A number of years ago, shortly after his grandfather introduced him to computers, soon-to-be sophomore Brian Waltz started working with his three younger siblings to teach them some skills. Then he did the same thing as a middle and high school student with classmates.
For the past five years, serving first as a camper and then as a counselor with Purdue University Fort Wayne’s engineering and computer science exploration camps, Waltz’s talents have been on display. When he started attending PFW last fall, representatives of the university’s College of Engineering, Technology, and Computer Science quickly drafted him to help with their outreach programs.
“We have all known that Brian was so beyond his year in his knowledge of computer science and technology,” said Janet North, ETCS outreach program coordinator. “He never stops thinking about the next way to improve or invent a program, even while he was still in high school. I am in awe of his abilities and accomplishments.”
This summer, instead of having him just serve as an assistant with the camps, the organizers put him in charge of one. It wasn’t one he’d attended for a few years, either, as they had Waltz lead a brand-new program.
“Every once in a while, you come across someone who has incredible potential but does not recognize it in themselves—and Brian is one,” said Michael Dobbs, president of Emerging Technology Associates and the lead instructor for the camps. “He is super-smart, super-driven, a very quick learner, and very humble. He is super with the students. Those who wanted to learn, he gave freely as much as they could absorb, and those that didn’t want to learn, he still offered.”
Waltz helped implement an engineering robotics exploration camp dedicated to automation bots where students program and work with a smaller version of an industrial robotic arm.
During the week-long, all-day sessions, Waltz organized the equipment, designed his teaching plan, and then anticipated questions, spending extra prep time in the lab to make sure everything was ready. He even recalibrated the robot to make it easier for student to work with.
Waltz wasn’t too worried about impressing his supervisors because he was so concentrated on helping his students have the best experience.
“I think teaching is fun,” Waltz said. “The most fun part is seeing kids feel success. They go through a period where they are unsure if they even want to do something, and then they finally get that answer that they wanted. When they finally succeed, and once you pass that point, it becomes, `How can I do this? How can I make that happen?’”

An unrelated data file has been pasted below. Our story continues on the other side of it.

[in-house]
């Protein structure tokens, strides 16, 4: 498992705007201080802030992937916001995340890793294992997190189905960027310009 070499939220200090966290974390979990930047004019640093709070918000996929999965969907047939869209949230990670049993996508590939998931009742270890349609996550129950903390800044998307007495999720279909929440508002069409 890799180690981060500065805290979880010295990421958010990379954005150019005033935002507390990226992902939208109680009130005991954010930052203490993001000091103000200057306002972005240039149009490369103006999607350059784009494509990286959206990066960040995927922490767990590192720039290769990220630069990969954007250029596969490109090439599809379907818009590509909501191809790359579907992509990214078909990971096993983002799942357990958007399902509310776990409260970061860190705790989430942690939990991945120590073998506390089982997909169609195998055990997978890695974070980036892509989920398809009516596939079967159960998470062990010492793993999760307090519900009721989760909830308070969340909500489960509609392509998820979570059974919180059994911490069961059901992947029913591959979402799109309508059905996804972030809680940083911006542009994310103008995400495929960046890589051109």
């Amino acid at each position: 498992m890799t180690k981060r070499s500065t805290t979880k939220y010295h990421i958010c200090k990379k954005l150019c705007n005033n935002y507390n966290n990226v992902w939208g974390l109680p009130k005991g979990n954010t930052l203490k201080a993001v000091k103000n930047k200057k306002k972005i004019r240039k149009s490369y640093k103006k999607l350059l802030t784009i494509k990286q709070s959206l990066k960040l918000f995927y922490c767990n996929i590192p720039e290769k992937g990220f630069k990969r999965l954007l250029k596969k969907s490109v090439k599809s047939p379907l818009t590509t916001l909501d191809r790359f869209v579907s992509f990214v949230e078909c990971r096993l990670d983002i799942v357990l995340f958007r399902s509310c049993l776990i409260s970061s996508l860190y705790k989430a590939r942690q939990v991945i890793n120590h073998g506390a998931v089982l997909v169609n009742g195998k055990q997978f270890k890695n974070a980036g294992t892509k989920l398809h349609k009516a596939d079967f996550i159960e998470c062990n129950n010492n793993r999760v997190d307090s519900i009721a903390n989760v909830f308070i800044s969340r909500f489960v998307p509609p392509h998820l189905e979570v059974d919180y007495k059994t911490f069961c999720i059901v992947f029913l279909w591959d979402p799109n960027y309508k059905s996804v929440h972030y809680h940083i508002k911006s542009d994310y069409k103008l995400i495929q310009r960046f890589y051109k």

But even when the students struggled, Waltz was adept at helping them look at problems in different ways to consider new options. And for those students who may not have been as invested, Waltz found ways to connect.
“The most important thing that I get to teach and stress is that it’s not anything in the camp,” Waltz said, “it’s applying self-learning to whatever you are interested in. I don’t care if they are interested in the topic at hand as much as they are gaining skills and investing in what they are interested in. I try to make sure everything that we’re doing is applicable to real life, and trying to develop ways that are more apparent to them.”
Never boastful, Waltz said he learned as much as his students this summer, gaining more confidence as the class progressed, overcoming some of his own doubts.
Every time a visitor came to class, they left marveling at the prodigy, and that included some PFW professors and parents of his students. Even when members of the Don Wood Foundation, which helps sponsor the camps, came to visit, they were encouraged by what they witnessed.
“As you watch Brian with the students, you see so much more,” North said. “He truly wants them to succeed in what they are working on and understand the importance of the how and why part, too. Each student is working on a different aspect of the robotic arm they found an interest in, and he switched gears to help them.”
Waltz has already learned teaching’s biggest rule, class success is not so much focused on the instructor but their students.
To see the range of learning opportunities available for K–12 students in the summer visit pfw.edu/youth.